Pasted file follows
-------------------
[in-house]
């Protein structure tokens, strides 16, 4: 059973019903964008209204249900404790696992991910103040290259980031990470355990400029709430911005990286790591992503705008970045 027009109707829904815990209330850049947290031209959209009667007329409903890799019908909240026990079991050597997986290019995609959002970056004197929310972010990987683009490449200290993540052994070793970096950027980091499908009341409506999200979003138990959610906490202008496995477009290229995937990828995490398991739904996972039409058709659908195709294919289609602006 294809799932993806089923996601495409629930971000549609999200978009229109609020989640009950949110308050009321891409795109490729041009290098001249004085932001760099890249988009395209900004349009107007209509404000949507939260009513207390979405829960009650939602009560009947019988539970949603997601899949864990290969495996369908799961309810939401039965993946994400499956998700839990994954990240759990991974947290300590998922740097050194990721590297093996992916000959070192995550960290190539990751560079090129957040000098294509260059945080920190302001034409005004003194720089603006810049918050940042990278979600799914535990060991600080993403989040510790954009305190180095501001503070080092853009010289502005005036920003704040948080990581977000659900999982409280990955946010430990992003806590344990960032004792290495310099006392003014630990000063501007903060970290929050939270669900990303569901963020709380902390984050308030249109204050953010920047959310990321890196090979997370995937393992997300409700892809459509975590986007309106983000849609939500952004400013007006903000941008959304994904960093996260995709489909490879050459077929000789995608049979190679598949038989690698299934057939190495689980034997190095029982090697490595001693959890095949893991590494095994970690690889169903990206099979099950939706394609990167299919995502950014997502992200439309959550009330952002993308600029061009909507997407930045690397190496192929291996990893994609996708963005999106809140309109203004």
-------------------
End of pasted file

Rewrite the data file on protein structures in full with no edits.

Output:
[in-house]
């Protein structure tokens, strides 16, 4: 059973019903964008209204249900404790696992991910103040290259980031990470355990400029709430911005990286790591992503705008970045 027009109707829904815990209330850049947290031209959209009667007329409903890799019908909240026990079991050597997986290019995609959002970056004197929310972010990987683009490449200290993540052994070793970096950027980091499908009341409506999200979003138990959610906490202008496995477009290229995937990828995490398991739904996972039409058709659908195709294919289609602006 294809799932993806089923996601495409629930971000549609999200978009229109609020989640009950949110308050009321891409795109490729041009290098001249004085932001760099890249988009395209900004349009107007209509404000949507939260009513207390979405829960009650939602009560009947019988539970949603997601899949864990290969495996369908799961309810939401039965993946994400499956998700839990994954990240759990991974947290300590998922740097050194990721590297093996992916000959070192995550960290190539990751560079090129957040000098294509260059945080920190302001034409005004003194720089603006810049918050940042990278979600799914535990060991600080993403989040510790954009305190180095501001503070080092853009010289502005005036920003704040948080990581977000659900999982409280990955946010430990992003806590344990960032004792290495310099006392003014630990000063501007903060970290929050939270669900990303569901963020709380902390984050308030249109204050953010920047959310990321890196090979997370995937393992997300409700892809459509975590986007309106983000849609939500952004400013007006903000941008959304994904960093996260995709489909490879050459077929000789995608049979190679598949038989690698299934057939190495689980034997190095029982090697490595001693959890095949893991590494095994970690690889169903990206099979099950939706394609990167299919995502950014997502992200439309959550009330952002993308600029061009909507997407930045690397190496192929291996990893994609996708963005999106809140309109203004």